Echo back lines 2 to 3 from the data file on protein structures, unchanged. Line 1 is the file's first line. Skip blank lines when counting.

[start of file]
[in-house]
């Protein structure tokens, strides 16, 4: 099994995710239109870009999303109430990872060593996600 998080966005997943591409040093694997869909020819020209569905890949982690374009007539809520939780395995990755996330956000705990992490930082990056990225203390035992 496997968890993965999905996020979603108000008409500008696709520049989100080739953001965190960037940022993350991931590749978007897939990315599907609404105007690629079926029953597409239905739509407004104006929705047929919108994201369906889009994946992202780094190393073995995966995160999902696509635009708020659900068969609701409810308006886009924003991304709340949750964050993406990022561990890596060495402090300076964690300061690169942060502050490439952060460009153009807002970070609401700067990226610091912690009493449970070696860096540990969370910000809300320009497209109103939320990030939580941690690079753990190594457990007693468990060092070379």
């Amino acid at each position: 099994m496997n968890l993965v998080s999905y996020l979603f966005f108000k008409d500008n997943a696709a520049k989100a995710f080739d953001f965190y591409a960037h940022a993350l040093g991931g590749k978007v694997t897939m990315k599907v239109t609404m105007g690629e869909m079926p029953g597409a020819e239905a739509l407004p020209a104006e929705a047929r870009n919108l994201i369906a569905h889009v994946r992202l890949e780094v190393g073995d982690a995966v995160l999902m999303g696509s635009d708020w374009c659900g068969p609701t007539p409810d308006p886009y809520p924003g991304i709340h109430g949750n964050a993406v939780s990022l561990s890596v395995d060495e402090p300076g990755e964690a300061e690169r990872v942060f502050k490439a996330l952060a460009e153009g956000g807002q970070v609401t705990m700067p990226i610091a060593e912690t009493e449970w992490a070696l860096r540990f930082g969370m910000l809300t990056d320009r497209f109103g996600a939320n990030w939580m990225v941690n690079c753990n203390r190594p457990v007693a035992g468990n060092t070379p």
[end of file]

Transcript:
């Protein structure tokens, strides 16, 4: 099994995710239109870009999303109430990872060593996600 998080966005997943591409040093694997869909020819020209569905890949982690374009007539809520939780395995990755996330956000705990992490930082990056990225203390035992 496997968890993965999905996020979603108000008409500008696709520049989100080739953001965190960037940022993350991931590749978007897939990315599907609404105007690629079926029953597409239905739509407004104006929705047929919108994201369906889009994946992202780094190393073995995966995160999902696509635009708020659900068969609701409810308006886009924003991304709340949750964050993406990022561990890596060495402090300076964690300061690169942060502050490439952060460009153009807002970070609401700067990226610091912690009493449970070696860096540990969370910000809300320009497209109103939320990030939580941690690079753990190594457990007693468990060092070379």
């Amino acid at each position: 099994m496997n968890l993965v998080s999905y996020l979603f966005f108000k008409d500008n997943a696709a520049k989100a995710f080739d953001f965190y591409a960037h940022a993350l040093g991931g590749k978007v694997t897939m990315k599907v239109t609404m105007g690629e869909m079926p029953g597409a020819e239905a739509l407004p020209a104006e929705a047929r870009n919108l994201i369906a569905h889009v994946r992202l890949e780094v190393g073995d982690a995966v995160l999902m999303g696509s635009d708020w374009c659900g068969p609701t007539p409810d308006p886009y809520p924003g991304i709340h109430g949750n964050a993406v939780s990022l561990s890596v395995d060495e402090p300076g990755e964690a300061e690169r990872v942060f502050k490439a996330l952060a460009e153009g956000g807002q970070v609401t705990m700067p990226i610091a060593e912690t009493e449970w992490a070696l860096r540990f930082g969370m910000l809300t990056d320009r497209f109103g996600a939320n990030w939580m990225v941690n690079c753990n203390r190594p457990v007693a035992g468990n060092t070379p």